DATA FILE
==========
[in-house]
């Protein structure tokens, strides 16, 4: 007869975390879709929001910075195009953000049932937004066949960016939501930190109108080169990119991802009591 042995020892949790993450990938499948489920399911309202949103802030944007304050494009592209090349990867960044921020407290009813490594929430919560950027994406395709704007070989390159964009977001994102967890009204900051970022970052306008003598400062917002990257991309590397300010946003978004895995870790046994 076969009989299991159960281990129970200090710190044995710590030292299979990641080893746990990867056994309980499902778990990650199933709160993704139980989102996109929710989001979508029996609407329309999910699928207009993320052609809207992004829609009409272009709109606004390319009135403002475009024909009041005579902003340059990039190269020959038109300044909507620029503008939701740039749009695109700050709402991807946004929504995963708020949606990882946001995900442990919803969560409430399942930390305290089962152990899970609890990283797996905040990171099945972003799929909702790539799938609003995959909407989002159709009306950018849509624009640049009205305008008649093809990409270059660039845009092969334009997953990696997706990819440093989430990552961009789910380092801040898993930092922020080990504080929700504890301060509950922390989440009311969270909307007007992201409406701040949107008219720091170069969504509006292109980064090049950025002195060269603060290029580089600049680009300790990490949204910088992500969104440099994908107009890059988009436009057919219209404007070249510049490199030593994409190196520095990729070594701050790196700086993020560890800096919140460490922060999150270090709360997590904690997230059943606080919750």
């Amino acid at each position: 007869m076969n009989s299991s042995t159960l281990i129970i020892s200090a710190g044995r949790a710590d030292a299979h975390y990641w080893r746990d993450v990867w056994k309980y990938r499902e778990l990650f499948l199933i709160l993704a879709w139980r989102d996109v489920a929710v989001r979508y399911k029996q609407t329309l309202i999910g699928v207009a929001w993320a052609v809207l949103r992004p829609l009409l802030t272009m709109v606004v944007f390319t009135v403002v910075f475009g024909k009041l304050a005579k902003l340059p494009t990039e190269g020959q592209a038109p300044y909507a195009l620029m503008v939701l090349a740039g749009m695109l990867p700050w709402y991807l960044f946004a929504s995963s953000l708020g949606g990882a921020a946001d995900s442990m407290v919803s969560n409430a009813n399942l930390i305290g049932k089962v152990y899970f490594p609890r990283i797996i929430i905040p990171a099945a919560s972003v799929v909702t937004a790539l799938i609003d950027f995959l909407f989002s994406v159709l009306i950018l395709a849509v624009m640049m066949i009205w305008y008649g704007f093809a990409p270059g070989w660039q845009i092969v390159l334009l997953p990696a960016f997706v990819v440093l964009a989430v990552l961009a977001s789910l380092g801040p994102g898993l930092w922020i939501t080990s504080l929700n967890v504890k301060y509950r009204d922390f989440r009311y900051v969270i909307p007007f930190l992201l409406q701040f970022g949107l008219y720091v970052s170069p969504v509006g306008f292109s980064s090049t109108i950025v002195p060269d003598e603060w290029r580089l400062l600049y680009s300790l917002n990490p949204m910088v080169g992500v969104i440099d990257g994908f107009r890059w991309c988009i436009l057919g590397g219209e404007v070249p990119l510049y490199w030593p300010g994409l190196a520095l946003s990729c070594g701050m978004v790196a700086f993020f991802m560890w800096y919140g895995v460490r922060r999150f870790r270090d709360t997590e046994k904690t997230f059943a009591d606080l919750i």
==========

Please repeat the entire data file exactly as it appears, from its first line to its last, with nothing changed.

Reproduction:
[in-house]
């Protein structure tokens, strides 16, 4: 007869975390879709929001910075195009953000049932937004066949960016939501930190109108080169990119991802009591 042995020892949790993450990938499948489920399911309202949103802030944007304050494009592209090349990867960044921020407290009813490594929430919560950027994406395709704007070989390159964009977001994102967890009204900051970022970052306008003598400062917002990257991309590397300010946003978004895995870790046994 076969009989299991159960281990129970200090710190044995710590030292299979990641080893746990990867056994309980499902778990990650199933709160993704139980989102996109929710989001979508029996609407329309999910699928207009993320052609809207992004829609009409272009709109606004390319009135403002475009024909009041005579902003340059990039190269020959038109300044909507620029503008939701740039749009695109700050709402991807946004929504995963708020949606990882946001995900442990919803969560409430399942930390305290089962152990899970609890990283797996905040990171099945972003799929909702790539799938609003995959909407989002159709009306950018849509624009640049009205305008008649093809990409270059660039845009092969334009997953990696997706990819440093989430990552961009789910380092801040898993930092922020080990504080929700504890301060509950922390989440009311969270909307007007992201409406701040949107008219720091170069969504509006292109980064090049950025002195060269603060290029580089600049680009300790990490949204910088992500969104440099994908107009890059988009436009057919219209404007070249510049490199030593994409190196520095990729070594701050790196700086993020560890800096919140460490922060999150270090709360997590904690997230059943606080919750």
């Amino acid at each position: 007869m076969n009989s299991s042995t159960l281990i129970i020892s200090a710190g044995r949790a710590d030292a299979h975390y990641w080893r746990d993450v990867w056994k309980y990938r499902e778990l990650f499948l199933i709160l993704a879709w139980r989102d996109v489920a929710v989001r979508y399911k029996q609407t329309l309202i999910g699928v207009a929001w993320a052609v809207l949103r992004p829609l009409l802030t272009m709109v606004v944007f390319t009135v403002v910075f475009g024909k009041l304050a005579k902003l340059p494009t990039e190269g020959q592209a038109p300044y909507a195009l620029m503008v939701l090349a740039g749009m695109l990867p700050w709402y991807l960044f946004a929504s995963s953000l708020g949606g990882a921020a946001d995900s442990m407290v919803s969560n409430a009813n399942l930390i305290g049932k089962v152990y899970f490594p609890r990283i797996i929430i905040p990171a099945a919560s972003v799929v909702t937004a790539l799938i609003d950027f995959l909407f989002s994406v159709l009306i950018l395709a849509v624009m640049m066949i009205w305008y008649g704007f093809a990409p270059g070989w660039q845009i092969v390159l334009l997953p990696a960016f997706v990819v440093l964009a989430v990552l961009a977001s789910l380092g801040p994102g898993l930092w922020i939501t080990s504080l929700n967890v504890k301060y509950r009204d922390f989440r009311y900051v969270i909307p007007f930190l992201l409406q701040f970022g949107l008219y720091v970052s170069p969504v509006g306008f292109s980064s090049t109108i950025v002195p060269d003598e603060w290029r580089l400062l600049y680009s300790l917002n990490p949204m910088v080169g992500v969104i440099d990257g994908f107009r890059w991309c988009i436009l057919g590397g219209e404007v070249p990119l510049y490199w030593p300010g994409l190196a520095l946003s990729c070594g701050m978004v790196a700086f993020f991802m560890w800096y919140g895995v460490r922060r999150f870790r270090d709360t997590e046994k904690t997230f059943a009591d606080l919750i």